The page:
|Plymouth Whalers head coach Greg Stefan grew up playing hockey with Wayne Gretzky on the frozen ponds in the back-yards of Brantford, Ontario.
"Wayne and I kind of touch base with each other as 6-year-olds at a tryout in a rink in Ayr, Ontario, which was just a little shack," said Stefan, who would eventually make it to the NHL as a goaltender with the Detroit Red Wings. "I was half-decent and obviously he was very good and we made the team together and then we started playing together and we hit it off as friends.
"Then it was the outdoor rink with Wally Gretzky at the Gretzky's house. I kind of knew he was kind of special right from the get-go. He was playing way ahead of himself. So it was special and the good thing about me and him, we played hockey together, then once hockey was over, we went right to baseball. And we were pretty good baseball players too."
Stefan, because of his friendship with Gretzky, got to play in what is now known as a legendary back-yard rink at the Gretzky's home in Brantford -- the "Wally Coliseum."
"It was pretty neat," Stefan said. "It is a lot bigger in our minds than it really was. He had the floodlights, the cones, the real steel nets which were hard to get in those days and it was a lot of competition and skill on that little rink. Late at night, sometimes it was just Wayne and myself and Wally. A lot of great memories."
Stefan was a goaltender, but at the Gretzky rink, he wasn't always wearing the goaltending equipment.
"I liked to play out too," said Stefan. "I was always trying to chase the puck, trying to get the puck off him. What was pretty amazing as a 6-year-old, not many kids could stickhandle with their head up and go down the ice and carry the puck. He could at that age."
Stefan remained friends with Gretzky even though the kid he knew from the back-yard rink was becoming more and more well-known. They were still quite friendly when Gretzky was a rookie in Edmonton while Stefan was playing junior hockey with the Oshawa Generals of the Ontario Hockey Association.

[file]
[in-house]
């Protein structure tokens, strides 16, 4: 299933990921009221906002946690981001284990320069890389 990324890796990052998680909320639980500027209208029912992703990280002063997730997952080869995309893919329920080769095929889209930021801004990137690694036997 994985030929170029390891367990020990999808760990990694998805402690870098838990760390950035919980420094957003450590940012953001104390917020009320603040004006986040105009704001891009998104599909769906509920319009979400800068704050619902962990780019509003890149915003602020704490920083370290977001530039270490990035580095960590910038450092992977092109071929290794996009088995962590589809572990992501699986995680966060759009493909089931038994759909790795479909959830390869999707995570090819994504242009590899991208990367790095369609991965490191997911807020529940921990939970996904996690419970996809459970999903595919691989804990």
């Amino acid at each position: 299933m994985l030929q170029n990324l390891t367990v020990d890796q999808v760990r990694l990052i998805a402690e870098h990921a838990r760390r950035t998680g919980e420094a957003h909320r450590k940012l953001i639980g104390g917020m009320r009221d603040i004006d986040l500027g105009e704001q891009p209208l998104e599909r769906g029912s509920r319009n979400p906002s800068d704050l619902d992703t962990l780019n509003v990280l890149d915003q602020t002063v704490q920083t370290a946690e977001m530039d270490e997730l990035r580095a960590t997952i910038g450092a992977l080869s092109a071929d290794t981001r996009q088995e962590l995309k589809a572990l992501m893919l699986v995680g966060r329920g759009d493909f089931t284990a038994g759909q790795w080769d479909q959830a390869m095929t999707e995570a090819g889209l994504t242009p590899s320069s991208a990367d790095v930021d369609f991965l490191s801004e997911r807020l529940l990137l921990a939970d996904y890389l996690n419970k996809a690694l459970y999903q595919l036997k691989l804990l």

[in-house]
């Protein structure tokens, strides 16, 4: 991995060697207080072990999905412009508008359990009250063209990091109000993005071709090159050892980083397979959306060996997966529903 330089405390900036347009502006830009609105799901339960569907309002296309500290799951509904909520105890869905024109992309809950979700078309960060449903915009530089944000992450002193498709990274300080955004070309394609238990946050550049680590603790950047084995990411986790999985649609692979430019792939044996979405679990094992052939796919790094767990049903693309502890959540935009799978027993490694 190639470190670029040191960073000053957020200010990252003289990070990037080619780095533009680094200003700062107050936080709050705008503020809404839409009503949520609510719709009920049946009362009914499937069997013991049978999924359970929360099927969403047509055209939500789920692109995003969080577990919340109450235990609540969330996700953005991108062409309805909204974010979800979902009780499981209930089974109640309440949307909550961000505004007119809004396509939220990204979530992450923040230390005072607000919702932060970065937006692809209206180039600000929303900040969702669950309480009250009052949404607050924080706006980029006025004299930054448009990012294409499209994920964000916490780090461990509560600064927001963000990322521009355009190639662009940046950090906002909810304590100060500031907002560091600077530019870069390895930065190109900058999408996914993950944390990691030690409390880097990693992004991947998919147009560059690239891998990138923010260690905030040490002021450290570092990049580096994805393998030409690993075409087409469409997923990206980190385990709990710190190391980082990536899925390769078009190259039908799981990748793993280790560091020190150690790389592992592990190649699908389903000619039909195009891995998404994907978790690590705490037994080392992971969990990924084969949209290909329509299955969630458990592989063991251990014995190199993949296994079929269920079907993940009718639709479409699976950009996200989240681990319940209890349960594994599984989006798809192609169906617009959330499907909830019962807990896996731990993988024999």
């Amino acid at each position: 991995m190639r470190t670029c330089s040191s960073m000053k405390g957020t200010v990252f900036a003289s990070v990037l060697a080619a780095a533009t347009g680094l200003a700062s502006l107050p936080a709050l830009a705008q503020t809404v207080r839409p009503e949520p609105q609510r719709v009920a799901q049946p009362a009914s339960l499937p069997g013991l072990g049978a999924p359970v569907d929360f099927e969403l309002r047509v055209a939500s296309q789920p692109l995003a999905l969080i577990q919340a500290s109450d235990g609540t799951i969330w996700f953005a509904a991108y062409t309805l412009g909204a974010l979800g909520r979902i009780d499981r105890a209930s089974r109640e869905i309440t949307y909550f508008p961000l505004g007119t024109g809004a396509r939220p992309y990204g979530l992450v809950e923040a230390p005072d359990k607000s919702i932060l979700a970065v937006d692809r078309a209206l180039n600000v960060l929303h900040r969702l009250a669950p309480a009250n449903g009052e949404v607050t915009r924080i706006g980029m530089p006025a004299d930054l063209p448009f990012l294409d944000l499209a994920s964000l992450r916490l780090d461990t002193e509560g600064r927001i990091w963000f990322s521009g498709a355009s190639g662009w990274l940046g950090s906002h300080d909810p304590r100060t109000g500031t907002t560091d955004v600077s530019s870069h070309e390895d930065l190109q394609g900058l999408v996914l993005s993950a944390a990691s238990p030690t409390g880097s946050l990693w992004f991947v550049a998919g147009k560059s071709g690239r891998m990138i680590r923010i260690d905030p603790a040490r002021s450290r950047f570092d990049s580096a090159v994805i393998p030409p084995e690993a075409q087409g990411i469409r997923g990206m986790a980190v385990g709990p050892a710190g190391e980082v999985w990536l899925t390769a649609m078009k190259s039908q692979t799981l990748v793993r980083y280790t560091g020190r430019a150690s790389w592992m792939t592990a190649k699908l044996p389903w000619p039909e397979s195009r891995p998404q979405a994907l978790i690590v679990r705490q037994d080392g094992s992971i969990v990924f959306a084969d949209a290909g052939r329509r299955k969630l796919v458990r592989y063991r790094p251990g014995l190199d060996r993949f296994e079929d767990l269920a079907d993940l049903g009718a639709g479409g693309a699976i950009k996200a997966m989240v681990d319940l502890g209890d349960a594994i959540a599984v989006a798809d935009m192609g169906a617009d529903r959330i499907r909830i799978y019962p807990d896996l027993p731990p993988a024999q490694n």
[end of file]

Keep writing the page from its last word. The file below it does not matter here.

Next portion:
"As a matter of fact, I remembered him playing in Edmonton. I was in Oshawa still and he came back in his Ferrari and picked me up," said Stefan. "We were still playing junior baseball. He was playing in the NHL his first year, (Oilers owner Peter) Pocklington got him a Ferrari that he never drove. I remember (him) picking me up, taking me to Cockshutt Park to play for the Braves."
Stefan's friendship with Gretzky survived even though Gretzky left Brantford as a teen after Gretzky became too big of a name and hockey player to continue living in Brantford.
"He went his separate way when he was 13 going on 14," Stefan said. "He moved to Toronto, but up until we were 12, we were pretty good rink players in the back. What was amazing is, we played so much hockey. We played on two teams quite a bit. We played every night on the rink. Come April, April to September we never went to hockey schools or anything. We did that stuff during the season."
Despite being the same age, Gretzky and Stefan never crossed paths in the Ontario Hockey Association. Gretzky played three games with the Peterborough Petes in 1976-77 and then spent the 1977-78 season with the Sault Ste. Marie Greyhounds, where he scored 70 goals and added 112 assists in just 64 games. Gretzky broke the league single-season scoring record, was the league's rookie of the year and played in the 1978 World Championships. He was the youngest player in the tourney and finished as the leading scorer and won the Best Forward award.
Oddly enough, both Stefan and Gretzky ended up as hockey coaches -- Gretzky with Phoenix, where he is also a part owner of the Coyotes, and Stefan in the juniors with the Plymouth Whalers of the Ontario Hockey League.
The two old Brantford friends would eventually catch up to one another in the NHL when Gretzky's Oilers or Los Angeles Kings took on Detroit, but for Stefan, playing against Gretzky was really no different from the days at the "Wally Coliseum."
"He scored on me," Stefan said.